Pure endoscopic transsphenoidal treatment of skull base ameloblastoma with intracranial extension: Case report and literature review
- Departments of Neurosurgery, General Hospital of Fortaleza, Avila Goulart, Fortaleza, Ceara, Brazil.
- Departments of Otorhinolaringology, General Hospital of Fortaleza, Avila Goulart, Fortaleza, Ceara, Brazil.
Tiago Silva Holanda Ferreira
Departments of Neurosurgery, General Hospital of Fortaleza, Avila Goulart, Fortaleza, Ceara, Brazil.
DOI:10.25259/SNI_45_2020Copyright: © 2020 Surgical Neurology International This is an open-access article distributed under the terms of the Creative Commons Attribution-Non Commercial-Share Alike 4.0 License, which allows others to remix, tweak, and build upon the work non-commercially, as long as the author is credited and the new creations are licensed under the identical terms.
How to cite this article: Tiago Silva Holanda Ferreira1, Isnara Mara Freitas Pimentel2, Lucas Alverne Freitas de Albuquerque1, Jackson A. Gondim1. Pure endoscopic transsphenoidal treatment of skull base ameloblastoma with intracranial extension: Case report and literature review. 01-Aug-2020;11:228
How to cite this URL: Tiago Silva Holanda Ferreira1, Isnara Mara Freitas Pimentel2, Lucas Alverne Freitas de Albuquerque1, Jackson A. Gondim1. Pure endoscopic transsphenoidal treatment of skull base ameloblastoma with intracranial extension: Case report and literature review. 01-Aug-2020;11:228. Available from: https://surgicalneurologyint.com/surgicalint-articles/10182/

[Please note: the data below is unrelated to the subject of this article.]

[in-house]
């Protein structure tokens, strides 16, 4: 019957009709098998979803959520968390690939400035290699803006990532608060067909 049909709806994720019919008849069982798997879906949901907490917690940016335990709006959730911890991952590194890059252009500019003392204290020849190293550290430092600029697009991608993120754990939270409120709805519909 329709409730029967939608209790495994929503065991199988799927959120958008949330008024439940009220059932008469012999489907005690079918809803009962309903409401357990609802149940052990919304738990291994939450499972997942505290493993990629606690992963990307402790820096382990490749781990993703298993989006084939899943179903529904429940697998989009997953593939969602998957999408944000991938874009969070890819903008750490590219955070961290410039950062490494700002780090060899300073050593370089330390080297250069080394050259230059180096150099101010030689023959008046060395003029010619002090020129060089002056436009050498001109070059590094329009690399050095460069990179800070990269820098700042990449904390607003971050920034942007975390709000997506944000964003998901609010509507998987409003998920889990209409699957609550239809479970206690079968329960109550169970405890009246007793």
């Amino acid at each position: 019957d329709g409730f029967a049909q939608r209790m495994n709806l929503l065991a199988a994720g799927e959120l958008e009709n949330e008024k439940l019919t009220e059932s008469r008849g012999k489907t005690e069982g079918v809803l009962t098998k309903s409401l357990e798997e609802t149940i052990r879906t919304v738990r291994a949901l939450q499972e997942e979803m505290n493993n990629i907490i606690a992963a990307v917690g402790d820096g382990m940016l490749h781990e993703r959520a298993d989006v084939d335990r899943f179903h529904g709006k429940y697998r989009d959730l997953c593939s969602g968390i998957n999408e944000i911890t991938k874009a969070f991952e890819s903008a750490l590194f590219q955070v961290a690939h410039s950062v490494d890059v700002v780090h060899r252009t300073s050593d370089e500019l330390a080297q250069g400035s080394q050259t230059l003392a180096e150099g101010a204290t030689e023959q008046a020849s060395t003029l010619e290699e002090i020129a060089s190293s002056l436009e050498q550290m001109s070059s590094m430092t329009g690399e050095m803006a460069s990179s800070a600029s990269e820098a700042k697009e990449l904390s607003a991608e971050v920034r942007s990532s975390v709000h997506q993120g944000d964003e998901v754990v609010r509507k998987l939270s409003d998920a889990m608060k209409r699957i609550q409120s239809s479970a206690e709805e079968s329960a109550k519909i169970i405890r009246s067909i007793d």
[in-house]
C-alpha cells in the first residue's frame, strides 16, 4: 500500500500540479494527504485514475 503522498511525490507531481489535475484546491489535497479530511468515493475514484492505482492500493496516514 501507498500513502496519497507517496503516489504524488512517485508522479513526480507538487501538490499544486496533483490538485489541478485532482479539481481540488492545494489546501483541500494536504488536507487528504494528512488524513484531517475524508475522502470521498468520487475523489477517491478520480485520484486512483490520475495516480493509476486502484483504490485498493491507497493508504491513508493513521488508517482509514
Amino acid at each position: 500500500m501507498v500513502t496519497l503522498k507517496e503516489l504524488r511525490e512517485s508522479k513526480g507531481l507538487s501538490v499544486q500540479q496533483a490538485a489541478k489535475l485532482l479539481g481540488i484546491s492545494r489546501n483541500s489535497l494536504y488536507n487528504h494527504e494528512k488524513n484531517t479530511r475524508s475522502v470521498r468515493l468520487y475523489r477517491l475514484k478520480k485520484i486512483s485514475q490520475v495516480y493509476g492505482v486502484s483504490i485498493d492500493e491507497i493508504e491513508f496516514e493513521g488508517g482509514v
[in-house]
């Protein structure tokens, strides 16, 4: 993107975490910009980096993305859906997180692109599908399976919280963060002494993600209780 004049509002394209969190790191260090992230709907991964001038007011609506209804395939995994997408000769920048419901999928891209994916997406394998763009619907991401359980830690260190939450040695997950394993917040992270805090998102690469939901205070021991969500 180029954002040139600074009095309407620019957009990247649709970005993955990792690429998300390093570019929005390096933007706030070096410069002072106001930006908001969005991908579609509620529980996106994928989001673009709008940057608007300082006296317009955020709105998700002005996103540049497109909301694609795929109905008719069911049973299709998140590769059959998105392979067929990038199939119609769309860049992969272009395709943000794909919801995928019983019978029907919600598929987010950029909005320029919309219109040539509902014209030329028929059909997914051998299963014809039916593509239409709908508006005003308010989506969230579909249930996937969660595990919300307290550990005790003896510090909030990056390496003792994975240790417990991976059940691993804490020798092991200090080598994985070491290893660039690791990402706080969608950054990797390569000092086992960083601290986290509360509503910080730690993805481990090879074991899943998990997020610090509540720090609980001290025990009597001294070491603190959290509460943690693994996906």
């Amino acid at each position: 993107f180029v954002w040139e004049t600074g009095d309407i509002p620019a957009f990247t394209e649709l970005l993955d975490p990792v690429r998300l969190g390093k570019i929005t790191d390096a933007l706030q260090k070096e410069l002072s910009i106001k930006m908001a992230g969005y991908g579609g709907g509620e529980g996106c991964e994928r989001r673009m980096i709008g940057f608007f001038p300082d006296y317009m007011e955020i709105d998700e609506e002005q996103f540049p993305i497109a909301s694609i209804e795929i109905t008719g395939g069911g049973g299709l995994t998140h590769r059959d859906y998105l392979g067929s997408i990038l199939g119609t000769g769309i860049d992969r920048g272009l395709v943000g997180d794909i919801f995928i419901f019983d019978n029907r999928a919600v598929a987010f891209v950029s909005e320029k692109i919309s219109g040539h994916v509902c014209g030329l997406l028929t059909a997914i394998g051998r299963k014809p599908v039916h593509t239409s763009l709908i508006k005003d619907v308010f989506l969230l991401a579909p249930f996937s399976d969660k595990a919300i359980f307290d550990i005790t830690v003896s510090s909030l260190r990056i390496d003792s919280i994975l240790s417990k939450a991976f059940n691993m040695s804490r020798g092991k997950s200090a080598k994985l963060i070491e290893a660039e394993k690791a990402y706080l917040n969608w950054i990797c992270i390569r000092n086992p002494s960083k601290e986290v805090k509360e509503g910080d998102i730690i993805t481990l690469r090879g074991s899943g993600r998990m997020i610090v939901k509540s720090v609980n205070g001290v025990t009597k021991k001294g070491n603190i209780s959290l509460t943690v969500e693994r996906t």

Background: Ameloblastoma is a benign locally invasive lesion that represents 1% of all oral tumors. Epidemiological characteristics are variable in the literature. The most common origin sites are mandible and maxilla. Rarely presents metastasis, but the skull base, lymph nodes, and the lung are described as metastatic sites. Low recurrence rates were reported by the authors when surgical treatment achieved complete resection.
Case Description: A female patient, 19 years old presenting moderate headache associated with nausea, vomiting, left facial hypoesthesia, and low visual acuity. Resonance image showed a heterogeneous expansive solid formation in sphenoid bone and clivus with neoplastic aspect. Signs of dissemination due to contiguity and invasion of skull base structures, especially cavernous sinus and internal carotid artery, determining also compression of the brainstem. First, an endoscopic biopsy was performed with otorhinolaryngology service. The pathological study showed histological characteristics of ameloblastoma. After, the patient was submitted to endoscopic surgery for resection of tumor.
Conclusion: Ameloblastoma is a rare tumor with benign behavior and slow growing. It arises from odontogenic epithelium and accounts 1% of all oral tumors. The mandible and maxilla are the most common sites of origin. Ameloblastoma with intracranial involvement is a rare presentation with few literature reviews. A long time illness course and multiple surgeries are characteristics present in the majority of cases described. Total resection surgery is the treatment of choice and endoscopic transnasal resection is a viable option.
Keywords: Ameloblastoma, Endoscopy, Skull base surgery, Transsphenoidal